Exhibition Revolutions – Records & Rebels – 1966-1970
ING Art Center 24.10.2018 – 10.03.2019
The scent of Flower Power is in the air at ING Art Center, which will be hosting the exhibition Revolutions – Records & Rebels – 1966-1970 from 24 October onwards. This covers the ideals, aspirations, dreams and thirst for freedom as well as the activism and anti-establishment protests of the late 1960s.
These cultural, social, artistic and technological revolutions, which all took place between 1966 and 1970, have shaped our current lifestyles and still have an impact on how we look to the future today.
This unique social and cultural context is presented with the aid of some 350 symbolic objects from the spheres of fashion, music, design, graphic design and photography. What's more, during the tour, Sennheiser headphones (the specialist in AMBEO technology providing a 3D sound experience) will surround visitors with classics from artists including The Beach Boys, The Beatles, The Rolling Stones, The Who and Janis Joplin. Through these snatches of music and videos, which will put the exhibits in their proper context, visitors will enjoy a truly immersive experience.
Originally conceived by the Victoria and Albert Museum, this exhibition kicked off in London before going on display at the Museum of Fine Arts, Montreal and Fabbrica del Vapore, Milan. For its Belgian incarnation, ING Art Center has adapted the content by delving into topics relating specifically to Belgian history. Consequently, Louvain's student protests, Jazz Bilzen and the Amougies Festival, regarded as the first European Woodstock, will also feature in the exhibition (incidentally, the photo of Frank Zappa that appears on the exhibition poster was taken at the Amougies Festival).
The tour will explore several themes: the Swinging Sixties, the counterculture, consumer habits, protests and rebellion, festivals as well as the emergence of communities, information technology and environmental movements.
- Visitors will be invited to travel through the Swinging Sixties, which fashion and music influence one another and boutiques on Carnaby Street become the epicentre of the new "youthquake" culture.
- The counterculture, characterised by staunch opposition to conservatism and authoritarianism, proposed alternative lifestyles and gave rise to anti-establishment protests. The psychedelic movement, which means "mind manifesting", invaded society.
- The new accessibility of credit revolutionised consumer habits. At the same time, the advertising industry grew in leaps and bounds. Mass design and technological progress were revealed to the world. The broadcasting on television of landmark events, such as the first man on the moon, brought international news into the home.
- Across borders, protests and rebellion spread, political activists fought for civil rights and young people stood together in solidarity. In many countries, critics of US imperialism protested against the Vietnam War. Che Guevara became iconic among a youth eager for non-aligned countries to assert themselves. Political activists and anti-establishment protesters were out inthe streets. In the United States, the Black Panthers, "gay liberation" and the women's movement were part of the same struggle for minorities to achieve equal civil rights.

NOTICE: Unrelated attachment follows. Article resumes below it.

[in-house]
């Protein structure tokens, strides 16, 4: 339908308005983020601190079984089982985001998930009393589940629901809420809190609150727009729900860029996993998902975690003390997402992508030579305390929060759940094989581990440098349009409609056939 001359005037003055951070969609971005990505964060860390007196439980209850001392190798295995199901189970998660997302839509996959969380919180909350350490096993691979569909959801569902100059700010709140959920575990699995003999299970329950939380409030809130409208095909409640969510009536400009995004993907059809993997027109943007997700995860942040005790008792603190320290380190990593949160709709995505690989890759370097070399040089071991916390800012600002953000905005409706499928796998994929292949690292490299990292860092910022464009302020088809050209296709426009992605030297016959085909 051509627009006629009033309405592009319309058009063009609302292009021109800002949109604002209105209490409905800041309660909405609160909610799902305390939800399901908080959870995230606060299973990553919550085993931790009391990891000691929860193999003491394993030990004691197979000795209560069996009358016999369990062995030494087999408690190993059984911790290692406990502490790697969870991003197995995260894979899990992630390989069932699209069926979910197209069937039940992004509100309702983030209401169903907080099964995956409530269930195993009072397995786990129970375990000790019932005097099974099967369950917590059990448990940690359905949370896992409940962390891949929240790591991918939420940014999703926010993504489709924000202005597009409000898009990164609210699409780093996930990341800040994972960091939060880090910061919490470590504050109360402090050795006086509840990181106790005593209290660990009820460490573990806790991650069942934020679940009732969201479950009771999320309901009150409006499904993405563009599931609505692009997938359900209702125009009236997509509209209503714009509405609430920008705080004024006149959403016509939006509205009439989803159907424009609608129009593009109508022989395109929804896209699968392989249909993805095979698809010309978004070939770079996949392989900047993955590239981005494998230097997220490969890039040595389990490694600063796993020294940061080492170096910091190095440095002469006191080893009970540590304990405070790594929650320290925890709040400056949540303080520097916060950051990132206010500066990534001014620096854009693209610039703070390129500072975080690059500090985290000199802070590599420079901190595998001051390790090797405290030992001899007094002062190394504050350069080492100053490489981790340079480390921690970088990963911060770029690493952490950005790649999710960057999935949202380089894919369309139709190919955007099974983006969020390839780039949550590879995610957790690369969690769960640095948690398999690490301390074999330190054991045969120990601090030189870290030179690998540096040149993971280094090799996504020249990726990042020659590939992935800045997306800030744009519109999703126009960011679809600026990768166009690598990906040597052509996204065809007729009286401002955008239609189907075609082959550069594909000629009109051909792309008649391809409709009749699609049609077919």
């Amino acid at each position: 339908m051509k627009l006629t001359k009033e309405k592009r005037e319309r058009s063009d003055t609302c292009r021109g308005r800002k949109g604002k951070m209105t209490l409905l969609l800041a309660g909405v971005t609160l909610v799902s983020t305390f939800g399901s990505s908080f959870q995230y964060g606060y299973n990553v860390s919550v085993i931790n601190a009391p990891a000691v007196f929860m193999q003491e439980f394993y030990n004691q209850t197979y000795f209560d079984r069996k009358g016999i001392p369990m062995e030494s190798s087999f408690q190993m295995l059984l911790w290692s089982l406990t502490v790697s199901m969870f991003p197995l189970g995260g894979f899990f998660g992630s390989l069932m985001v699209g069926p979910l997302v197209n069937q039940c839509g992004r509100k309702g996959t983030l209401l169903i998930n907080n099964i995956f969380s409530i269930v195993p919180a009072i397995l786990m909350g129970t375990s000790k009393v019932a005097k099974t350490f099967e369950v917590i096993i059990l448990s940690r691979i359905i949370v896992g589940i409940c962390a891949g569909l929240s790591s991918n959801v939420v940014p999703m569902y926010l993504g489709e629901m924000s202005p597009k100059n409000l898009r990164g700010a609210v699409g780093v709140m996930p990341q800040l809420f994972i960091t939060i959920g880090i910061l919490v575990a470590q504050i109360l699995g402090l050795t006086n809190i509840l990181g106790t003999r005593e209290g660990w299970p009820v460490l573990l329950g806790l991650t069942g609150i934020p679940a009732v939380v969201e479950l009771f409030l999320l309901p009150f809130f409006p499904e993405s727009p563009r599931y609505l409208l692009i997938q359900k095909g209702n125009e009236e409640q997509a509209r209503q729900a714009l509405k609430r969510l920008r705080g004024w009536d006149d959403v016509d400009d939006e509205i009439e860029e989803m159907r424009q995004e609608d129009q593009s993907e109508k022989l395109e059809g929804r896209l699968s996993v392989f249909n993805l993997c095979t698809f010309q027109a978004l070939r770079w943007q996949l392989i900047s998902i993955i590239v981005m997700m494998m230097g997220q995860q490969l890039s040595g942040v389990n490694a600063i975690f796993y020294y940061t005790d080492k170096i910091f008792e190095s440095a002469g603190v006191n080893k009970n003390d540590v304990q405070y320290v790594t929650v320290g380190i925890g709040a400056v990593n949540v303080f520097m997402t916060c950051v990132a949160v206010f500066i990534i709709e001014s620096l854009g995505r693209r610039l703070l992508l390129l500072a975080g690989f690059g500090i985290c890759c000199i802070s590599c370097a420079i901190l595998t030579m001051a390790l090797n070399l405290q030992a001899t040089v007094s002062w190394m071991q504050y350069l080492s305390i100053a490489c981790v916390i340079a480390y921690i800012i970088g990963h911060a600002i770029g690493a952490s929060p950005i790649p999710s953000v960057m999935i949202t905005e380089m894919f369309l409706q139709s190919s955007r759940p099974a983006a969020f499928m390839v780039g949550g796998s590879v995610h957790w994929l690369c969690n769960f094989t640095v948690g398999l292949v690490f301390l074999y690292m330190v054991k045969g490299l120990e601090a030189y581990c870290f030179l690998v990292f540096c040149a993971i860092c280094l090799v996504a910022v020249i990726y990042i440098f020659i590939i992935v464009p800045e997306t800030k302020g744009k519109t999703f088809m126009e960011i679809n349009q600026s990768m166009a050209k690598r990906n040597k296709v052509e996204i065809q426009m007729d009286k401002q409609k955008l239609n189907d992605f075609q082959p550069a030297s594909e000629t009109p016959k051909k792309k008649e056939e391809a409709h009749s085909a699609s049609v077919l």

- Alongside these protests, student uprisings soared in number. In Belgium, the Leuven Vlaams movement caused the break-up of KULeuven and the creation of the Catholic University of Louvain-la-Neuve. In Paris, student occupations and protests against capitalism and the consumer society culminated in the general strike of May 1968.
- In the late 1960s, music festivals became the blueprint for a revolutionary way of coming together that enabled their participants to exemplify their vision of a communitarian and permissive society. The Newport Folk Festival, the Isle of Wight Festival and Woodstock, here brought up as a fully immersive audiovisual experience were all examples of this.
- The West Coast of America became the birthplace of alternative communities that cared about the environment and had a utopian vision of progress that would go on to form the basis for the development of information technology.
Highlights among the extraordinary items and documents on display in this exhibition include the outfit worn by John Lennon on the album sleeve of Sgt. Pepper’s Lonely Hearts Club Band, the hand-written lyrics to Lucy in the Sky with Diamonds, several documents relating to Woodstock, an electric guitar belonging to Jimi Hendrix (used by his old friend Larry Lee, who played alongside him at Woodstock), a range of garments from leading designers synonymous with the retail culture of 1960s London, including Mary Quant, Jeff Banks, the tailor Blades and Ossie Clark (who designed a jumpsuit for Mick Jagger), and a paving stone from the Sorbonne removed during the 1968 student uprising.
The 1960s still provoke heated discussions today. As the British music critic and author Ian MacDonald put it, the "real revolution of the 1960s (…) was an inner revolution of feeling and assumption: a revolution in the head". A generation proclaimed their ideals not just by imagining a better future, but by building it.
You will find all practical information on ing.be/arts.
This exhibition was created by the Victoria and Albert Museum in London, which also produced the exhibitions "David Bowie is" and "Pink Floyd – Their Mortal Remains". It has been adapted and enhanced for ING Art Center by Patricia De Peuter and Anne Petre.
Scenography: Pièce Montée, Ghent